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Property Rights Curbed by Top U.S. Court in Development Case

  • Kennedy joins court’s liberals in majority in 5-3 decision
  • Wisconsin family objected to rules protecting riverfront
The U.S. Supreme Court stands in Washington, D.C., U.S., on Monday, June 27, 2016. A divided U.S. Supreme Court struck down a Texas law that had threatened to close three-quarters of the states abortion clinics by putting new requirements on facilities and doctors.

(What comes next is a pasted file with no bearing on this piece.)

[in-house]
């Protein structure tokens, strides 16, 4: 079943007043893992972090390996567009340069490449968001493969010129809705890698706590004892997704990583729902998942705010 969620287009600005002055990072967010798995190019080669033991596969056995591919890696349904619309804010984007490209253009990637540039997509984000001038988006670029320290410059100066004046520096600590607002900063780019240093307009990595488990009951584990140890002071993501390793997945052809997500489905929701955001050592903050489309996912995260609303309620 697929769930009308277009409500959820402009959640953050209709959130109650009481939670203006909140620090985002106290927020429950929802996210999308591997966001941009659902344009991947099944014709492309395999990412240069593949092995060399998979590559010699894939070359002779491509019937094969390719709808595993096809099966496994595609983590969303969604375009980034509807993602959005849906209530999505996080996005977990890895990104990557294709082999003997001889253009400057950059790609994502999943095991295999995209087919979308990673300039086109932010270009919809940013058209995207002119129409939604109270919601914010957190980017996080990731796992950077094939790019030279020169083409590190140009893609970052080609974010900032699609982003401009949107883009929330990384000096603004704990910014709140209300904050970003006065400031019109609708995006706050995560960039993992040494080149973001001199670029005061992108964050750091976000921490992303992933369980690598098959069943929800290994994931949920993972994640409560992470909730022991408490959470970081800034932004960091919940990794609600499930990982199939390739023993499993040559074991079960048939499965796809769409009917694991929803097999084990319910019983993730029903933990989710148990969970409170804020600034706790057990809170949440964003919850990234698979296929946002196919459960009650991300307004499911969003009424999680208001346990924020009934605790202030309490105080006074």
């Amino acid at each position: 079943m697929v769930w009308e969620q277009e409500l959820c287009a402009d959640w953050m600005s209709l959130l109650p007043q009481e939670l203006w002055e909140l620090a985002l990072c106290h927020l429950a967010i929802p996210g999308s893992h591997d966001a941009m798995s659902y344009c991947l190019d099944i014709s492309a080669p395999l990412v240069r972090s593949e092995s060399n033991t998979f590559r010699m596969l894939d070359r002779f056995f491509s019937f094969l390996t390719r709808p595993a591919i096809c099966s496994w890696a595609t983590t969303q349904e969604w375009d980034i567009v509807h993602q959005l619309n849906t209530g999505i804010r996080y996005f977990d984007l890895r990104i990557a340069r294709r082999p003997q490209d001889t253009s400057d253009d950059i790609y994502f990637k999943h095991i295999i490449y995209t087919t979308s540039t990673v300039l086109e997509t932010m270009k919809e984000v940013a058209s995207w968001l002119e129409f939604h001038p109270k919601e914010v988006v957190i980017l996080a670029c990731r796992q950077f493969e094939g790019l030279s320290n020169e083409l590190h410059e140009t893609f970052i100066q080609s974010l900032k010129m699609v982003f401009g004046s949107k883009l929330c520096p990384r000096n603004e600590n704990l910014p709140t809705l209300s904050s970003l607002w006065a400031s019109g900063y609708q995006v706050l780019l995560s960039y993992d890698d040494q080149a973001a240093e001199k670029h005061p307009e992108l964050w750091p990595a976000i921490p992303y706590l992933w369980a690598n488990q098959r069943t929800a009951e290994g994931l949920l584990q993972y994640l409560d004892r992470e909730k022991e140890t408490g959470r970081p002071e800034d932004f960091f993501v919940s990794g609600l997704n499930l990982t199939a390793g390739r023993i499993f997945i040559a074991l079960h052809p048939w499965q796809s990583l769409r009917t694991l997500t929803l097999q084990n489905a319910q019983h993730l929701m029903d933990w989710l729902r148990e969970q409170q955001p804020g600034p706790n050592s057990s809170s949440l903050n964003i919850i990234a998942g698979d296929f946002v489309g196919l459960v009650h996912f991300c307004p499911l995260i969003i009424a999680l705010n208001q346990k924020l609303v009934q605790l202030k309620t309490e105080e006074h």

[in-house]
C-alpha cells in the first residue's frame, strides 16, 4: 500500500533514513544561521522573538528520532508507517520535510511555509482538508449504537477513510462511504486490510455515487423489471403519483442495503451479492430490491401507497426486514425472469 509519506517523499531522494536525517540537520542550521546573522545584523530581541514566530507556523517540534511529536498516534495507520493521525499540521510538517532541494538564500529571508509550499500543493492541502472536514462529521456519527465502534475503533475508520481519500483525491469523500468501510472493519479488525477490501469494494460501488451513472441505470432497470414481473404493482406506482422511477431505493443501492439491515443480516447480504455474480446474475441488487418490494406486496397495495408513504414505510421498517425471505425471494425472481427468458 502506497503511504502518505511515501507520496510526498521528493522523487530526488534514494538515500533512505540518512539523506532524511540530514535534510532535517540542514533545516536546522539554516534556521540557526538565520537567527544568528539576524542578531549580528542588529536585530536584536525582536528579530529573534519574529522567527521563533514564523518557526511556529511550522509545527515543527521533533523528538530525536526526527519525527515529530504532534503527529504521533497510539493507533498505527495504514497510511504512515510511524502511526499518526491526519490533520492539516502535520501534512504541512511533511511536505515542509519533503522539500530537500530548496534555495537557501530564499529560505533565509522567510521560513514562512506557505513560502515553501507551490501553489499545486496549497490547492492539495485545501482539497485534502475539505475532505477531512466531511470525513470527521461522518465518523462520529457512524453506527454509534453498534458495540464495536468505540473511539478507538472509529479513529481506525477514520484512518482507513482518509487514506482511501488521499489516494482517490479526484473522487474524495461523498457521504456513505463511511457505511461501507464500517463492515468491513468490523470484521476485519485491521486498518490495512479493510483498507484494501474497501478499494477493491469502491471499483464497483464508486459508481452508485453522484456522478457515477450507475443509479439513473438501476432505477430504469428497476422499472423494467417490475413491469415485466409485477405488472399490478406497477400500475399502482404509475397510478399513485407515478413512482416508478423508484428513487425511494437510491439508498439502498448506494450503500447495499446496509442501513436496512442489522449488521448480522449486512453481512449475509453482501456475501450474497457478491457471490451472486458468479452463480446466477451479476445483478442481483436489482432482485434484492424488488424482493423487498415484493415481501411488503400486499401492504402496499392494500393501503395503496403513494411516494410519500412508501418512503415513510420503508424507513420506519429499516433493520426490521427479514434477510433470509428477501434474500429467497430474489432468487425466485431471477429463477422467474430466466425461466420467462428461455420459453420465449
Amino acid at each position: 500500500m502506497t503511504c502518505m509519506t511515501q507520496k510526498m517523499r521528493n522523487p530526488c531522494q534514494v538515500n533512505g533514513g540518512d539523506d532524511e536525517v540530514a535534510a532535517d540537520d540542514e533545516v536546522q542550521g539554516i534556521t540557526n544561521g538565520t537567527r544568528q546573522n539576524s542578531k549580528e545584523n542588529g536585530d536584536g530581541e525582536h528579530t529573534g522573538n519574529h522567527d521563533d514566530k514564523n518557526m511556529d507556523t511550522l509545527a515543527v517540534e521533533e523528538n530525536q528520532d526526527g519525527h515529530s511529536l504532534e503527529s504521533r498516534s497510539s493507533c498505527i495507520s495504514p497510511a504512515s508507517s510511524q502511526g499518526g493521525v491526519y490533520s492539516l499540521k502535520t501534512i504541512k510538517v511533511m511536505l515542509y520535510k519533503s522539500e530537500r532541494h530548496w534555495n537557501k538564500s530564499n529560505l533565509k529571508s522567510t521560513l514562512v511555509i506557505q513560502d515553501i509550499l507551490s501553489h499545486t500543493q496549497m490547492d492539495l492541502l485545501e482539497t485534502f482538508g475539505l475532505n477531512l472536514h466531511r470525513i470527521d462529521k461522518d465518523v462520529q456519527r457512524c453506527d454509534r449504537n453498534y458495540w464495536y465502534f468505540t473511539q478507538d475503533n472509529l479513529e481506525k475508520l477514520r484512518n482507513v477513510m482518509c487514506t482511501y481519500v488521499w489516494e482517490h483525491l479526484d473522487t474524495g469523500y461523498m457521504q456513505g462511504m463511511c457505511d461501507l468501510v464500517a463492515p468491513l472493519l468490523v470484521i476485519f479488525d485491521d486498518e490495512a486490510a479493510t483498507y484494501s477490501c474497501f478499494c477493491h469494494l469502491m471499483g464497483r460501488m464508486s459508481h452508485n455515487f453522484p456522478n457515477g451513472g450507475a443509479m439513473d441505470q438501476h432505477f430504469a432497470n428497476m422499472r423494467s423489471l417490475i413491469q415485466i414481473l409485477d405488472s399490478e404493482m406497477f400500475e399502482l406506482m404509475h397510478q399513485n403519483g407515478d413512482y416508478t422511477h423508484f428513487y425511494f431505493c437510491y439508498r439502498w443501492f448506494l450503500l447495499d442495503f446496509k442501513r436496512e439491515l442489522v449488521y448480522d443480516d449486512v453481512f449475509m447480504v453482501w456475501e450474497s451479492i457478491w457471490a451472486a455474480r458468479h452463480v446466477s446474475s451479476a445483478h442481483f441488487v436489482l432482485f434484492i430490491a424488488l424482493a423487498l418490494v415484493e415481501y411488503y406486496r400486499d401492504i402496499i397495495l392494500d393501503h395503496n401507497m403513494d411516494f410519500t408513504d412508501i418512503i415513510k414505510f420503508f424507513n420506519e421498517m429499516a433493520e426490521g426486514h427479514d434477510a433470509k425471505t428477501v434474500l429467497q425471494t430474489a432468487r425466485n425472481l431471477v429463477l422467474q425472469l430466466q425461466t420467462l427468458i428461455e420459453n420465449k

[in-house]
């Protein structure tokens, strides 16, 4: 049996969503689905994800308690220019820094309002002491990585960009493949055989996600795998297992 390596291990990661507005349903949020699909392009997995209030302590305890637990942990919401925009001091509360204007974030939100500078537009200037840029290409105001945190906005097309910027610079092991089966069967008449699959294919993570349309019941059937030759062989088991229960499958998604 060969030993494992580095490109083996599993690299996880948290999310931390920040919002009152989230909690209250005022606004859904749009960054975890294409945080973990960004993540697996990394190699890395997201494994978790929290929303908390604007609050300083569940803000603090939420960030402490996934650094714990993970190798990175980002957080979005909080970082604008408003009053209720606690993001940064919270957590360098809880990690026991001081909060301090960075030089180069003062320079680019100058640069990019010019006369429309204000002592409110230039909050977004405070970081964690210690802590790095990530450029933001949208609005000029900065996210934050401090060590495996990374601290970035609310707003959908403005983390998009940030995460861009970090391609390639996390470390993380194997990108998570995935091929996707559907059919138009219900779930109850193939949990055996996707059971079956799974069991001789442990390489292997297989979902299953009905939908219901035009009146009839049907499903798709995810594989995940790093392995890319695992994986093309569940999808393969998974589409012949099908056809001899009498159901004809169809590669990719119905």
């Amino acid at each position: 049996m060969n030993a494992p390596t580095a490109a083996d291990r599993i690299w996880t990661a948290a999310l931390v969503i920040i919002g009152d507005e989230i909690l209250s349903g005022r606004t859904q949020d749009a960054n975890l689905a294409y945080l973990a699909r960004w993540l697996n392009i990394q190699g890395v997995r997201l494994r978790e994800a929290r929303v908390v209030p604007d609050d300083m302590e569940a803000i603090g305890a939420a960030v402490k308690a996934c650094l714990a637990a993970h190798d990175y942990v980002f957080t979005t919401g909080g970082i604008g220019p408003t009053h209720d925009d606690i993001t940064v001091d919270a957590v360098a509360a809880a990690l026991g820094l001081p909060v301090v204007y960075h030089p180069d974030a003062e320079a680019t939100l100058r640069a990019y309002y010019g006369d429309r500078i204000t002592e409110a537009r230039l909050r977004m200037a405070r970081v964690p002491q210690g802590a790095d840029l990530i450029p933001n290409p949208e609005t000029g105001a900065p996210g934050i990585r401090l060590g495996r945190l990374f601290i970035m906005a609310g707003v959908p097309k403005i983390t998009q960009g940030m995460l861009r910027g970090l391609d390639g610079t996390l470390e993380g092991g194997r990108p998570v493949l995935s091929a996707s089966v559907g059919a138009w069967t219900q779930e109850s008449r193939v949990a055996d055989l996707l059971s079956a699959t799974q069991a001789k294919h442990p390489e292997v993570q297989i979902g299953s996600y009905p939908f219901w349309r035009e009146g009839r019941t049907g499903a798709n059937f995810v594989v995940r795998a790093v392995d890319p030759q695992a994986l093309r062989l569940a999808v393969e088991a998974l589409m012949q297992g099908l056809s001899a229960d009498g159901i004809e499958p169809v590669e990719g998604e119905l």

Photographer: Andrew Harrer/Bloomberg
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The U.S. Supreme Court dealt a blow to property-rights advocates Friday, ruling that regulators didn’t violate the Constitution when they refused to allow separate houses on adjoining riverfront lots owned by four siblings.

The justices, voting 5-3, said a Wisconsin state court was right to consider the two lots together in deciding whether building restrictions were so onerous they required the Murr family to be compensated.